Avery walked up to the Gil-Gamesh, still being held by the goblins. He drew his sword Crossbones as he approached Bryan, placing the blade under his chin. He lifted the Gil-Gamesh’s head up so he can look into his eyes, cutting a deep gash from his chin to his cheek.

“It would be spiteful to take your eye like you did mine, but you might just need that to find the broach for Morgana,” he cursed the Gil-Gamesh. Without warning, threw his sword at Nevan, plunging the blade deep into his chest. Nevan slumped down onto a shocked Sarafina
and young Thomas.

“You took my right eye, now I took your right hand,” Avery said as he walked over to Nevan and retrieved his blade, leaving Sarafina in despair next to her dying husband. “That’ll do for now!” Avery sheathed his sword and joined Heather and Morgana on the platform.

“One month Gil-Gamesh, until the next new moon … Bring my broach to Idlehorn or your young King dies!” Morgana promised. The platform rose up to the Flying Fancy. As the platform moved, the Dark Tides effect on the people lessened and the people slowly began to recover.

Explosions were heard from the port as the people looked down to see Avery’s ships fire on the port and shipyard, destroying the ships and parts of the port itself. Th e fires burned on throughout the city, leaving everyone in shock.

But the only sound that could be heard was the cries of little Thomas Forest as he spoke his first words to his dying father.

“Daddy …SKU-000941753 Daddy please get up! Mommy, tell Daddy to get up! I’ll say anything you want me too Daddy, just please get up!” the little boy cried, repeating it over and over again. Nevan smiled. He finally heard his son call him Daddy. It’s the last thing he heard as his life faded away.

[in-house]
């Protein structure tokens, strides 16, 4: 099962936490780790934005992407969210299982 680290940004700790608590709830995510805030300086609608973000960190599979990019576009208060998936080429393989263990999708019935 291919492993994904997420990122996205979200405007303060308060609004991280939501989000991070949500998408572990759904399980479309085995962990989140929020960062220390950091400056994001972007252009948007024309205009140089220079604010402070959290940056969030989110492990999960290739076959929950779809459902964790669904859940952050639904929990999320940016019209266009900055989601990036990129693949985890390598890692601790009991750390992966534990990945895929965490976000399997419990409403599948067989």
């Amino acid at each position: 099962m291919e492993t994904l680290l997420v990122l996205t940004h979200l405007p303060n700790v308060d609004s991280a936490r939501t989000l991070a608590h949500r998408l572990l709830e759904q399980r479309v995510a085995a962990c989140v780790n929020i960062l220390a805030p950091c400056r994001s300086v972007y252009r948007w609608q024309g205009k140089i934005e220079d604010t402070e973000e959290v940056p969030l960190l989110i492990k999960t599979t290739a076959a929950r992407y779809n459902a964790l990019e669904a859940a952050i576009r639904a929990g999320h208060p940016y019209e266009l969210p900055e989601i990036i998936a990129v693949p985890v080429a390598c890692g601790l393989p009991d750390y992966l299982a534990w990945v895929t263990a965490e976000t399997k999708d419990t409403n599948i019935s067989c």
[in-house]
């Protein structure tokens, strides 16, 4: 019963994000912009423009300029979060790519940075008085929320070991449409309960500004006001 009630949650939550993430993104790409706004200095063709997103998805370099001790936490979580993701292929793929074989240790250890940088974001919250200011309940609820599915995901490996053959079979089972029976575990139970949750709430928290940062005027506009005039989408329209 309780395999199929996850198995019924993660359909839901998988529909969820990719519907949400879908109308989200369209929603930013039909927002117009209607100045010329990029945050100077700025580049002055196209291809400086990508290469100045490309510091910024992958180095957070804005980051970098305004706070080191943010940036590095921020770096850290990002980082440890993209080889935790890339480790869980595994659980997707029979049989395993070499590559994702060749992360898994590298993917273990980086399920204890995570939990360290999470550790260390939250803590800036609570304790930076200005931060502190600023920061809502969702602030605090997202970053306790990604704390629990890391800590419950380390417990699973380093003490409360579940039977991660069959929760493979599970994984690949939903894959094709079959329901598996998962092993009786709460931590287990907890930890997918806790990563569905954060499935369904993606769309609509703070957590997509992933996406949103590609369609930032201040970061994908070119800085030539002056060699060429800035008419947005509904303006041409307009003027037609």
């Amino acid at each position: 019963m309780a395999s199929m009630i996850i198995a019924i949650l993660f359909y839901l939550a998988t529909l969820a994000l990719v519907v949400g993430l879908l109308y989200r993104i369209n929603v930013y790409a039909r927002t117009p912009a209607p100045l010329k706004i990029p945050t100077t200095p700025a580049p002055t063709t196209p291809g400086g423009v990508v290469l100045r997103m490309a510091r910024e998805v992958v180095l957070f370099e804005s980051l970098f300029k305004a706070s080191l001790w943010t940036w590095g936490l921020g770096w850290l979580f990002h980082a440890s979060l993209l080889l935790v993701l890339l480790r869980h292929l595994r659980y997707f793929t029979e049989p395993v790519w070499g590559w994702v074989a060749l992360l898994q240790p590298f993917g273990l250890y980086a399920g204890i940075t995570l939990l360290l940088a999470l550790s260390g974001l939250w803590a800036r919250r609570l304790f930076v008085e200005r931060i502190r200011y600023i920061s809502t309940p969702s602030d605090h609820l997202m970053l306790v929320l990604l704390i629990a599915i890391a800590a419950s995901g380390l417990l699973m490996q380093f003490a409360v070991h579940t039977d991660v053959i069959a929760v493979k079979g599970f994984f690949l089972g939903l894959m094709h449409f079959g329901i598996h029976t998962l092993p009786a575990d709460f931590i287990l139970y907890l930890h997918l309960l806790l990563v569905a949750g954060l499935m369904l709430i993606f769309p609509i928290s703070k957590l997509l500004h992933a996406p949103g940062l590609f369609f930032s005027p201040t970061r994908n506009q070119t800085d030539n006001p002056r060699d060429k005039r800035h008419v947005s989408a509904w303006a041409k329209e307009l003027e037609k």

* * *

The Dark Tides is now available for purchase at Amazon, Barnes and Noble and iUniverse.

The holiday season flies by faster than Santa’s sleigh with a tail wind


Merry Christmas and Happy New Year!

It’s finally here! Christmas is only four days away. It’s strange how time flies so fast around the holiday season. You blink and it’s over. Jus as your finish putting up the Christmas decorations, you barely have time to enjoy them and suddenly, you start to take them down.

I’m not trying to burst the holiday bubble, really I’m not. It’s just every year, as the holidays start earlier (as in October) they seem to go by faster. You look forward to going to holiday parades, Christmas tree lighting celebrations, visiting family and before you know it, POOF! It’s all gone.

By the end of the week, the annual parade of Christmas specials will change into “Year in Review” specials and a look back at 2015. It’s just too abrupt. We have become a society where “we want it fast and we want it now” as we try to cram everything into one holiday, not even enjoying it as we rush off into the next. It’s like when you mother tells you “to slow down and enjoy your dinner” but you just want to get it over with so you can go back to playing video games or watching TV.